Endoscopic techniques of detection
Traditionally, white light endoscopy (WLE) has been utilized to visualize the gastric mucosa. However, there is a high degree of interobserver variability with WLE, which limits the reliability of differentiating neoplastic or pre-neoplastic gastric lesions based on conventional macroscopic visualization (15). Although there has been improvement in detection with the advent of high-definition WLE, GIM has few distinguishable macroscopic traits, which makes it particularly challenging to identify (16,17). Therefore, recent advances in technology have targeted alternative techniques to improve mucosal visualization and diagnosis of gastric lesions (18,19). In this section, we discuss the methodology and application of several advanced endoscopic imaging modalities to improve precursor detection.
Narrow-band imaging (NBI)
NBI is a method of image-enhanced endoscopy (IEE) that uses a filter to select a narrow spectrum of wavelength for blue (415 nm) and green (540 nm). Hemoglobin absorbs blue and green light specifically, thus allowing for enhanced visualization of the superficial mucosa, submucosal vessels and capillaries through this technique (20). Pimentel-Nunes et al. proposed a simplified classification of gastric lesions with NBI (21,22). In this classification, normal gastric mucosa is identified by a regular circular pattern surrounded by thick and regular vessels, in the antrum and body respectively. GIM is characterized by regular ridge pattern or tubulo-villous mucosa. Light blue crests are slightly raised areas with white-blue coloration that also suggest GIM (Figure 1) (23). Dysplasia can be characterized by irregular mucosa and vessels, and a white opaque substance (21,22).
Multiple studies have shown the superiority of NBI over traditional WLE to accurately diagnose precursor lesions. One prospective blinded clinical trial with 112 study participants demonstrated that NBI examination improved diagnostic yield compared to high-definition WLE (65% vs. 29%) (24). Even in the setting of autoimmune gastritis (with its corpus-predominant inflammation), NBI examination appears to be highly sensitive for GIM detection (25). Another multicenter prospective study across five countries showed higher sensitivity for diagnosis of dysplasia with NBI compared to WLE (92% vs. 74%) (22). In addition to lesion identification, NBI has been shown to be able to predict advanced operative link on GIM (OLGIM) stages with a sensitivity of 89% and specificity of 95% (26). Advanced stages OLGIM are associated with increased risk of the development of gastric neoplasia (27).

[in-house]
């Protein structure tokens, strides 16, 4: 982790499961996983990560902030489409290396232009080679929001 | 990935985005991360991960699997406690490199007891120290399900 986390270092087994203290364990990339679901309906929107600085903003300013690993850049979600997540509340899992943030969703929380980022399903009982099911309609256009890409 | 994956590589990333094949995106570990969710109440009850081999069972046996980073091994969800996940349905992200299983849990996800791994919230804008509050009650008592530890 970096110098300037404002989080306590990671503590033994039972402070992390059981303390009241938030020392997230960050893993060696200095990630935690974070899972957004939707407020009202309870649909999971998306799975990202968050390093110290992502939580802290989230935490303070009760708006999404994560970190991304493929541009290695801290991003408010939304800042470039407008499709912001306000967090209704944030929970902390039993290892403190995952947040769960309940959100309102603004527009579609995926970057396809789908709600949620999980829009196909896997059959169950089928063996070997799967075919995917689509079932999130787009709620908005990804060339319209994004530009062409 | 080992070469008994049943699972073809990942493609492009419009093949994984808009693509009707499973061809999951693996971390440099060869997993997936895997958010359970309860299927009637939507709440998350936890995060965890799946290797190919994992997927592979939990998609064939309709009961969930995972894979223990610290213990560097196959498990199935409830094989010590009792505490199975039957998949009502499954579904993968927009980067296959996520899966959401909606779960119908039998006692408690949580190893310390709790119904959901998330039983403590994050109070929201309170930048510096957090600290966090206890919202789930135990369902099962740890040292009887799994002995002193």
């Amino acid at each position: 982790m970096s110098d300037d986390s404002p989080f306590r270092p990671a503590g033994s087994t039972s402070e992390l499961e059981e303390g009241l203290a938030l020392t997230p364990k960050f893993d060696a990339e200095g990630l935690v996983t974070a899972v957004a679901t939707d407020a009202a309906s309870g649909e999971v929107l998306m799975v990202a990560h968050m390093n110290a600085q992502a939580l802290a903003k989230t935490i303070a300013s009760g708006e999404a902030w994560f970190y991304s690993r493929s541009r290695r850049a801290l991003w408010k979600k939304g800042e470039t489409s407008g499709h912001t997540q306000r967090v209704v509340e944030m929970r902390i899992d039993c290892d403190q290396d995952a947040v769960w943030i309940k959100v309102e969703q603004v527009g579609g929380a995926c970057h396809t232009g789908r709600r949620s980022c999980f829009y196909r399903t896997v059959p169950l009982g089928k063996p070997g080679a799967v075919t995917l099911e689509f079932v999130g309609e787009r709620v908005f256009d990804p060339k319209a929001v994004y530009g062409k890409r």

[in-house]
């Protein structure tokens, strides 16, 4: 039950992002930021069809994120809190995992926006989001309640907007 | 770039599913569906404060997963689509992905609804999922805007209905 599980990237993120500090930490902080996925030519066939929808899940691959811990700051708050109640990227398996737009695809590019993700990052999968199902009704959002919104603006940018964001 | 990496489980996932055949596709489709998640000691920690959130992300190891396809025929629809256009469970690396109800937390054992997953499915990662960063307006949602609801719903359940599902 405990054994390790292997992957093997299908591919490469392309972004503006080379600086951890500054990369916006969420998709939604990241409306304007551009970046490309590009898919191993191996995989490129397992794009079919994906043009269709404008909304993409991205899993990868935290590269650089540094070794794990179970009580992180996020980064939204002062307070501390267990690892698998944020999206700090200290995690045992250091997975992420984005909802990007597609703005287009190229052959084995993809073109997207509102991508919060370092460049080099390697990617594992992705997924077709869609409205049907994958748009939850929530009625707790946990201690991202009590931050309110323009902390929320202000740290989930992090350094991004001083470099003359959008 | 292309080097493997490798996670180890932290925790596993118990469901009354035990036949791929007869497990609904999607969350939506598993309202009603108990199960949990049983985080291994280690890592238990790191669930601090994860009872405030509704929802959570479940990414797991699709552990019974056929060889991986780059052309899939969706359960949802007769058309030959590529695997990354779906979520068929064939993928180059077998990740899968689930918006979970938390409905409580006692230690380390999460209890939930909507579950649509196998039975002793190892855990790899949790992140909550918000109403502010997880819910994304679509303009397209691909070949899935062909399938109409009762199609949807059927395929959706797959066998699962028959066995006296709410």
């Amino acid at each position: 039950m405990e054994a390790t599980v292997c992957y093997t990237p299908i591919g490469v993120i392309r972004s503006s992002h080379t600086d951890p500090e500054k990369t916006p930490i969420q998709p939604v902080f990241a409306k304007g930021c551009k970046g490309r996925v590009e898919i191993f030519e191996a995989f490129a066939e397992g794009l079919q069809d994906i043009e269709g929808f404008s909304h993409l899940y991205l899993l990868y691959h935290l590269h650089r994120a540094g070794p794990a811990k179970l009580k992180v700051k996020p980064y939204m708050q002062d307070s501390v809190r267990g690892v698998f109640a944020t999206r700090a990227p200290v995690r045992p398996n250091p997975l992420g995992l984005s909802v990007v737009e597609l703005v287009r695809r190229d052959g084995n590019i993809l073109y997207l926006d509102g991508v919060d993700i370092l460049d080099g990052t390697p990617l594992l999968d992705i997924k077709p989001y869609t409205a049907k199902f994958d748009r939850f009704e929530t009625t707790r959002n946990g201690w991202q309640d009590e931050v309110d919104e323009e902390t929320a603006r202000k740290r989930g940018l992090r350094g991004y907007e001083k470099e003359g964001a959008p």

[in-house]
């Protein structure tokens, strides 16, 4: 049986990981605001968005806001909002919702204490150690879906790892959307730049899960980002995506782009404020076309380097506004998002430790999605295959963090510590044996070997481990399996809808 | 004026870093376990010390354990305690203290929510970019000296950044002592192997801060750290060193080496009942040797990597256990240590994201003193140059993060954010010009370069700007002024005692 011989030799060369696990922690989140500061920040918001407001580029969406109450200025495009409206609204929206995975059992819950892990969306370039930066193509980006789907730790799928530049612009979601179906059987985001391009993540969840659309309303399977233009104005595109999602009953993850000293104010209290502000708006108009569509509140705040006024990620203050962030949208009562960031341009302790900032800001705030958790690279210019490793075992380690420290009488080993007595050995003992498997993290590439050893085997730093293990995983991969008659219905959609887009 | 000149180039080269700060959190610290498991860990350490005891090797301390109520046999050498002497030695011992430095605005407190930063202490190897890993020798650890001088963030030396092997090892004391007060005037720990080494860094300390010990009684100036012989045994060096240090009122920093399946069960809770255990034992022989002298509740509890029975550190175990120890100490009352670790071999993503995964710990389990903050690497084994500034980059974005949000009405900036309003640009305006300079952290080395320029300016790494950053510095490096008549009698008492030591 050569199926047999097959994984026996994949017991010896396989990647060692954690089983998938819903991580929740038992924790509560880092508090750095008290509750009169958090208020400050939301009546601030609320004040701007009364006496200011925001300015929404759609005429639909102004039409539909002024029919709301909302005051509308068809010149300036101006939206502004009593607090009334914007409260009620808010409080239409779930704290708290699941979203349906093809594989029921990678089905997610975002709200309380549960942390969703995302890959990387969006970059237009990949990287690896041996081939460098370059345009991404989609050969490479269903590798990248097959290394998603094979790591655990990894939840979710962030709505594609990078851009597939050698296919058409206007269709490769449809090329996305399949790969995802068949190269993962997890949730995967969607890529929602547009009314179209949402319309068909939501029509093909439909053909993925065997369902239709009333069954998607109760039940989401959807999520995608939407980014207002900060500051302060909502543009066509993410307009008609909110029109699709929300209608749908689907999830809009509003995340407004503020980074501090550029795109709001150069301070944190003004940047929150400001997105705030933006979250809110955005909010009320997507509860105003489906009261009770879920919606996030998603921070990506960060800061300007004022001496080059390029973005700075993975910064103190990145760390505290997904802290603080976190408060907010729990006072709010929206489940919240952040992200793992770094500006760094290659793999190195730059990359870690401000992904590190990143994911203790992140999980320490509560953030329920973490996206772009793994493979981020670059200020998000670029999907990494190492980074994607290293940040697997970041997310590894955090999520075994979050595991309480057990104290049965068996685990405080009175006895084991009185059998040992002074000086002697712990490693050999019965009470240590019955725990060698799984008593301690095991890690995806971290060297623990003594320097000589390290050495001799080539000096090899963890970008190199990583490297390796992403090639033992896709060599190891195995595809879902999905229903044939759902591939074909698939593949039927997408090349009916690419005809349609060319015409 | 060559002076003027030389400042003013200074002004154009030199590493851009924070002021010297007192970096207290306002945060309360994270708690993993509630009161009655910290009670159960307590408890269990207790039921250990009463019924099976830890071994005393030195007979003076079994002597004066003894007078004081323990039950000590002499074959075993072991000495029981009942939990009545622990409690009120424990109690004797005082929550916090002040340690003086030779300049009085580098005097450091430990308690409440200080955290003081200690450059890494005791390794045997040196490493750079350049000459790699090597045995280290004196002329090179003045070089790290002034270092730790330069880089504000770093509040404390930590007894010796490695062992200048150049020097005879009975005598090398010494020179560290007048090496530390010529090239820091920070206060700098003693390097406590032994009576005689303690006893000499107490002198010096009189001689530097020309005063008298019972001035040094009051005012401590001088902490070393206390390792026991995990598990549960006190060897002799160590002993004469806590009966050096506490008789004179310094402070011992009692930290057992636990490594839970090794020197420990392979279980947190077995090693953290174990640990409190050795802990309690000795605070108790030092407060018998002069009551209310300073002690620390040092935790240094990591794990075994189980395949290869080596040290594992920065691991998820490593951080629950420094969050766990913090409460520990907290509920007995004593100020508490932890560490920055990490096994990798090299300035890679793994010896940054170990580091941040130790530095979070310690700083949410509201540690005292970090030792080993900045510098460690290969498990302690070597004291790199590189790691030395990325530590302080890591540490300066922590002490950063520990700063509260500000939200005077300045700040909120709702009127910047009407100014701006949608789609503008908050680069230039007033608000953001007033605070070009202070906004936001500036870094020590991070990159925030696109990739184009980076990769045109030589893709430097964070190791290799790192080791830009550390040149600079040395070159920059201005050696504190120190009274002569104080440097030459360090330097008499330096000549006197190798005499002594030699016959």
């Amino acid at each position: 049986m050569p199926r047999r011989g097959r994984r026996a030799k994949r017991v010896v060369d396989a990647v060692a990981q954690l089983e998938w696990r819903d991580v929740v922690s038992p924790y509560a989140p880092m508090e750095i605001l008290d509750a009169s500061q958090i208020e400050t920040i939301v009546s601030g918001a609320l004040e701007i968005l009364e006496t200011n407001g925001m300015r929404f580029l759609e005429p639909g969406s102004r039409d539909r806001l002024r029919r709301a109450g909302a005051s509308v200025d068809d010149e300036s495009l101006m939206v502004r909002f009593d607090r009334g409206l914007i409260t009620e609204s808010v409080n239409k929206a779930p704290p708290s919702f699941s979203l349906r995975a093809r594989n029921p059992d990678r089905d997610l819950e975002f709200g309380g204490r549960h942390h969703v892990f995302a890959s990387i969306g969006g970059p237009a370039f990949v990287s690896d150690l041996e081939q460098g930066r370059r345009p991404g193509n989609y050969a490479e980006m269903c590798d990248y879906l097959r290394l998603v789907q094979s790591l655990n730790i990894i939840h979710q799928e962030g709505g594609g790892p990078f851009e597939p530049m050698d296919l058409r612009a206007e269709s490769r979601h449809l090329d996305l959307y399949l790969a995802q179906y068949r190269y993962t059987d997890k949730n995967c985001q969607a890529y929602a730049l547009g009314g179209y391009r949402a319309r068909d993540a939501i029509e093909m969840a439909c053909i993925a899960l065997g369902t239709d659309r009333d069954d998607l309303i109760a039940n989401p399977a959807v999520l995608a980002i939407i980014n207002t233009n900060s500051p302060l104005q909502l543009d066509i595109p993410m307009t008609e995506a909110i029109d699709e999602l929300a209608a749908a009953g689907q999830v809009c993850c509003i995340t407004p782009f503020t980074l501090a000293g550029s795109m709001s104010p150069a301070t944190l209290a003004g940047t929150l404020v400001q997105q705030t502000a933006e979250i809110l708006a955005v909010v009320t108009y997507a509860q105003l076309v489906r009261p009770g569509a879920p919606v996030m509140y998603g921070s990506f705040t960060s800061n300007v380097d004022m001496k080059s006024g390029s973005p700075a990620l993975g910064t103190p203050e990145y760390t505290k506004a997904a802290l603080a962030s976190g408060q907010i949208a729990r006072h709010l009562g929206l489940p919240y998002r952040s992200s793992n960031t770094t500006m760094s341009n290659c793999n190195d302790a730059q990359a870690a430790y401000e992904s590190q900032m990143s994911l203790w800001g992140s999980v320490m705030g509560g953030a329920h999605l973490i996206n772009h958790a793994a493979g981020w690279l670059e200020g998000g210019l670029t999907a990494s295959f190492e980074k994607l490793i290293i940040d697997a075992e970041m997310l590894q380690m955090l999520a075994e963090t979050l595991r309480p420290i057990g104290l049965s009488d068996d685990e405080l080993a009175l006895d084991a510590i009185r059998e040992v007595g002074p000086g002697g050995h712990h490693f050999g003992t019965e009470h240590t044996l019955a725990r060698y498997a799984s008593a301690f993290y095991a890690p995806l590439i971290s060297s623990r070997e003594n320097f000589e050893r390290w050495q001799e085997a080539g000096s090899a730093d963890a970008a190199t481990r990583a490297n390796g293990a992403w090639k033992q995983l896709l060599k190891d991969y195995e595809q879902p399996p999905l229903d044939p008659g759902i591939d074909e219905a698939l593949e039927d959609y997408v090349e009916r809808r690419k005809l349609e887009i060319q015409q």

Blue-laser imaging (BLI) and linked color imaging (LCI)
Recently, there have been advances in other IEE techniques. One modality is BLI (Figure 2). This system features two laser wavelengths in the blue spectrum (450 and 410 nm), producing brighter high-resolution images of the superficial mucosal microvessel structures (28-30). A brighter version of BLI has also been developed, termed BLI-bright (31). A recent randomized control trial showed the superiority in the detection of early cancer of BLI-bright mode compared to WLE (93% vs. 50%) (32).
Another IEE modality is LCI. LCI technology utilizes blue, green and red color information and enhances the color contrast after processing (33). A major advantage of LCI is its brightness, which allows for excellent visualization of even distant mucosa—such an attribute is useful in a large lumen organ such as the human stomach (34). The stark color contrast makes early recognition of NCGA precursors easier, with early cancer having an orange-red color, and GIM having a purple color (33,34). One retrospective study comparing indigo carmine chromoendoscopy, BLI, and LCI showed that LCI was significantly better at identifying early differentiated cancers (35). Ono et al. demonstrated that the sensitivity of the “lavender color sign” for GIM with LCI was higher than the “whitish flat elevation” seen in WLE (91% vs. 19%) (36). Future studies will need to be performed to determine whether BLI and LCI can stratify the severity of precursor lesions.